Thursday, April 24, 2008

Al-P & The Sadr Fantasy

In the world of al-P, America and its allies are weak, those who stand opposed are strong and enjoy the support of the people. Thus, in the al-P narrative, Sadr holds the key to Iraq’s future. The mountain of facts that don’t fit the narrative are simply ignored or rewritten.

Today’s al-P story on Sadr defies reality. According to the al-P, Sadr is about to open the flood gates of his support in order to create “a shadow state protected by his powerful Mahdi Army.” Not surprisingly, al-P does not tell us where this shadow state will be imposed in Iraq. After the Iraqi Army took Basra and put down all the other Sadrist uprisings in March, Sadr has precious little real estate left to establish a mini-Iranian caliphate.

That notwithstanding, this today from the al-P:

The Mahdi Army is estimated to have about 60,000 fighters — with at least 5,000 thought to be highly trained commandos — and is emboldened by its strong resistance to an Iraqi-led crackdown launched last month in the southern city of Basra and elsewhere.

Al-Sadr's movement also holds sway over the densely populated Shiite parts of Baghdad and across the Shiite south by controlling vital needs such as fuel and running social services such as clinics.

. . . Any Mahdi Army offensive could have serious repercussions. Mahdi fighters engaged in fierce battles with U.S. forces in 2004 and then were blamed for waves of roadside bombings that were once the chief killer of American troops.

Mahdi militiamen also fought Iraqi security forces to a virtual standstill last month in Basra before an Iranian-supervised truce. . . .

Read the entire article. This is a rewrite of history - both old and recent. Sadr’s 2004 uprising was what amounted to an attempted coup – and it was shredded by U.S. forces in a month of fighting. There was precious little left of the Mahdi Army by the time hostilities ended. And indeed, Sadr survived only because someone very high up in the U.S. food chain told the soldiers surrounding Sadr in the Golden Dome Mosque not to pull the final trigger - a fact that cannot be lost on Sadr.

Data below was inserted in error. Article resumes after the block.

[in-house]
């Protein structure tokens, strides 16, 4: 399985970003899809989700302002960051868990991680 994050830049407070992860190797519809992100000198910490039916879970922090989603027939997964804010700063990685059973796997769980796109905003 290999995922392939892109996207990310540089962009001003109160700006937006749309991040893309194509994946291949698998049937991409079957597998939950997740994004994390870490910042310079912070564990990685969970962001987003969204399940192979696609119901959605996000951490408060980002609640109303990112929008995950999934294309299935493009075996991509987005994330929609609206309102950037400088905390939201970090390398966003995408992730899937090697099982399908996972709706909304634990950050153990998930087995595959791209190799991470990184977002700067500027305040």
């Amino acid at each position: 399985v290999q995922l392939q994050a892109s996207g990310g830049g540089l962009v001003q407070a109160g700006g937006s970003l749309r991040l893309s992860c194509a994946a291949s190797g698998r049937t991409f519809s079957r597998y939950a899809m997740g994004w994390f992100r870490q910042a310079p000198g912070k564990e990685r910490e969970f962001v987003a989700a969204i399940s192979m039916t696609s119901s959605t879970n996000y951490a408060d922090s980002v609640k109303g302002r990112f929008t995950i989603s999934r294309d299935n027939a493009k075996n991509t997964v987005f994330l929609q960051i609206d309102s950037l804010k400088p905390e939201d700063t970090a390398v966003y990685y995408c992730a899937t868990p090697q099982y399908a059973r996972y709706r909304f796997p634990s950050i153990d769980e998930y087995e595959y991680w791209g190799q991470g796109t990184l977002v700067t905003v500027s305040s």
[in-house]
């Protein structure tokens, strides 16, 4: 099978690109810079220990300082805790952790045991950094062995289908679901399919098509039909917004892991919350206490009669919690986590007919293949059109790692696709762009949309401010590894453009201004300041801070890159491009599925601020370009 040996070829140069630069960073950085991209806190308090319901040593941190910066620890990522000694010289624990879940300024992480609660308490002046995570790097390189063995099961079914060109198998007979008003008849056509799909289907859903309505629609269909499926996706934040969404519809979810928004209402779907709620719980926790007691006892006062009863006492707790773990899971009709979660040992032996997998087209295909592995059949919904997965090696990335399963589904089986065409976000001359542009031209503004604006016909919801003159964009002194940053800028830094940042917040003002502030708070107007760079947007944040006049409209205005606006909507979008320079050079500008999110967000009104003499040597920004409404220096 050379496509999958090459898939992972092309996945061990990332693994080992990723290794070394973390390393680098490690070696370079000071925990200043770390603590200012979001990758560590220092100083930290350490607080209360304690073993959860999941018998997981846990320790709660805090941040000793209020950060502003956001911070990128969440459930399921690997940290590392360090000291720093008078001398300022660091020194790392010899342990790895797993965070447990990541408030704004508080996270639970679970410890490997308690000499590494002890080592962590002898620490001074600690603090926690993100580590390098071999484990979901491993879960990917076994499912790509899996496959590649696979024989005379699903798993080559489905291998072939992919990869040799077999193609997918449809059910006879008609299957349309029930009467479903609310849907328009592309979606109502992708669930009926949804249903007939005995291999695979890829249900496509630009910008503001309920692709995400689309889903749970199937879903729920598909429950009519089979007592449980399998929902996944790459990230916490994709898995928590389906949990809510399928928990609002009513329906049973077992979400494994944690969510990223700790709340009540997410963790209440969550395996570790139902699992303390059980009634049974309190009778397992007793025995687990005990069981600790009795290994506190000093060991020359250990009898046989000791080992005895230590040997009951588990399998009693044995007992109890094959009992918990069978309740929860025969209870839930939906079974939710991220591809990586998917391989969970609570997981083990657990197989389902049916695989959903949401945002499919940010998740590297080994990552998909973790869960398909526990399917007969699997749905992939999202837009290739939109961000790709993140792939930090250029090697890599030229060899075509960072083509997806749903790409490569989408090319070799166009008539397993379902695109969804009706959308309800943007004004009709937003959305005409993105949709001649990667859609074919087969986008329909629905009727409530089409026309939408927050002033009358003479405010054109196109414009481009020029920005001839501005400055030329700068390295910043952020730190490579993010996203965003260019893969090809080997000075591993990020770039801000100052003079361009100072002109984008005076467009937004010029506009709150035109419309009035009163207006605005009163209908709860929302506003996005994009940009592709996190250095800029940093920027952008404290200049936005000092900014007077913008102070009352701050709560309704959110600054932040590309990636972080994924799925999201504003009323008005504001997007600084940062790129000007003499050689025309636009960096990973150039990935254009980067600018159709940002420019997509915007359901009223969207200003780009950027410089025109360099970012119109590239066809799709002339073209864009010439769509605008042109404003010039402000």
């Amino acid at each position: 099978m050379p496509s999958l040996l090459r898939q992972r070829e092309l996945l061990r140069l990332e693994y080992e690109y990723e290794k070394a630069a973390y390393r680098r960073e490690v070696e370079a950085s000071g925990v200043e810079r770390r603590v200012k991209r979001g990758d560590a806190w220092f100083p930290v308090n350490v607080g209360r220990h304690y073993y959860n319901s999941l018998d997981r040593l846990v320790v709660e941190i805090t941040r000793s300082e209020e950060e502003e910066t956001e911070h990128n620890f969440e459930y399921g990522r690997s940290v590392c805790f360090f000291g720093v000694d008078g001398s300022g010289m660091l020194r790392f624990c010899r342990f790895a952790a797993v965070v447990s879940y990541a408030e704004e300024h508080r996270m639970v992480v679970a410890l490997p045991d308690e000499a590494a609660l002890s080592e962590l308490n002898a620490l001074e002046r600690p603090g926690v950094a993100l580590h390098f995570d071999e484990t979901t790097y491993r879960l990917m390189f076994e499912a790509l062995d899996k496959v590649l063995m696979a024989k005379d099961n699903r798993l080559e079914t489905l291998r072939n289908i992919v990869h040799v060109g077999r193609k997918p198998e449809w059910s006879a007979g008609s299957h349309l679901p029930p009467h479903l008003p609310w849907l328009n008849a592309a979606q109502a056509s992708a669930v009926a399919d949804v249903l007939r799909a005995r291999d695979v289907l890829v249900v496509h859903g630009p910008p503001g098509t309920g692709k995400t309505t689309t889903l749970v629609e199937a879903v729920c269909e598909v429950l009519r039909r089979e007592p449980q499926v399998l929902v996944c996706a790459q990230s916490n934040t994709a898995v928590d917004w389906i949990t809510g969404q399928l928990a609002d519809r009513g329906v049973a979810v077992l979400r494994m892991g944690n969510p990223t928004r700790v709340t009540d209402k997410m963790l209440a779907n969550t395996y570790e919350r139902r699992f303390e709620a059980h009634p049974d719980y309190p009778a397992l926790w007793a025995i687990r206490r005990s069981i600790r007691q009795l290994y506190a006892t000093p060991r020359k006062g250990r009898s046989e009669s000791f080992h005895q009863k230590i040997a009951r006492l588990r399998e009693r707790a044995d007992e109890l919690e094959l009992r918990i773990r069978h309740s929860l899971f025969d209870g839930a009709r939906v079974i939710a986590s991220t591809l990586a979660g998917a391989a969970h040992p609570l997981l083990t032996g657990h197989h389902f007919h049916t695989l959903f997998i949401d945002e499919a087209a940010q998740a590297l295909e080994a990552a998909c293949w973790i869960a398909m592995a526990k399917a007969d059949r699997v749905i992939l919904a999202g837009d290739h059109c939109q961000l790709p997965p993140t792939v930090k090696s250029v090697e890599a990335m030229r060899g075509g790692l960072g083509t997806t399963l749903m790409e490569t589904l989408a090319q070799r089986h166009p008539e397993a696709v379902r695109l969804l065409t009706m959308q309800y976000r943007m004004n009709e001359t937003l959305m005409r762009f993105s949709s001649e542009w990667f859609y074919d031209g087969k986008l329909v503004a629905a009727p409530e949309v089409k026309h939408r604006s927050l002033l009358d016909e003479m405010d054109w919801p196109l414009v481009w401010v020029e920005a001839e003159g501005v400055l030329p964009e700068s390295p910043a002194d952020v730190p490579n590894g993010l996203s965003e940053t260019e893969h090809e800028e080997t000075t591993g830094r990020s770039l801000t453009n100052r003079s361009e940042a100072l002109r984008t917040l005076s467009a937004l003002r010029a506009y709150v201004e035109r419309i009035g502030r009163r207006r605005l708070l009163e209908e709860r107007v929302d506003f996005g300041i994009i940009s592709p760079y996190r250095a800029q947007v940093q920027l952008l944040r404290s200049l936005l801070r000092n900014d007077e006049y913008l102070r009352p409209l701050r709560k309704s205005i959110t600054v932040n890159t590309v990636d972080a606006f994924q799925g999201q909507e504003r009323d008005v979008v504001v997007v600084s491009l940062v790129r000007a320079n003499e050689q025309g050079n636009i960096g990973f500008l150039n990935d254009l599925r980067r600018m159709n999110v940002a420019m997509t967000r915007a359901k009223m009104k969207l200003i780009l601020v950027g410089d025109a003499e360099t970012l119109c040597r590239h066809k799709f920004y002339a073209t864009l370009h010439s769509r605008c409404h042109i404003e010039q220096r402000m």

The recent uprising of Sadr’s militia in its Shia strongholds in the South, with the exception of Basra, were all put down by Iraqi forces within a matter of days. The resistance put up by Sadr’s Iranian backed militia in an attempt to retain control of Basra, Iraq’s economic prize, was very costly for the Sadrists. Overall, they suffered nearly 1,000 casualties to but a relative handful or Iraqi military casualties. As to the terms of “truce,” Sadr proposed the terms, the Iraqi government let his forces withdraw and kept on with its mission to retake Basra.

Basra is now completely in the hands of the Iraqi military. U.S. and Iraqi forces are in the process of imposing government control on Sadr City, isolating several blocks at a time. In short, in the face of Sadr’s repeated threats, the Iraqi government, with full U.S. support, has gone ahead at full speed with the dismantling of Sadr’s militia and the many criminal organizations that form it. While Iran clearly would like to turn Sadr’s Mahdi militia into a Hezbollah, Iraq is not Lebanon, and an entire U.S. army was never locked and loaded, sitting in the middle of Beirut with the mission of hunting down Iran's proxies. Or in the vernacular of the military, Sadr is one of those people often characterized as having an alligator mouth and a tweety bird ass.

Sadr has precious little popularity left and no allies – save the Iranian theocracy, a fact not lost on the average Iraqi. Iraq’s most senior and respected cleric, Grand Ayatollah Ali Sistani, along with the entire political structure of Iraq, has called for Sadr’s militia to be disarmed. This is the end-game for Sadr, and if he does pull the trigger and order another uprising against the democratically elected government, his fate in Iraq will be sealed. Sadr is unpredictable, but even he has to see this reality. That is, of course, unless he’s getting his information from the al-P.

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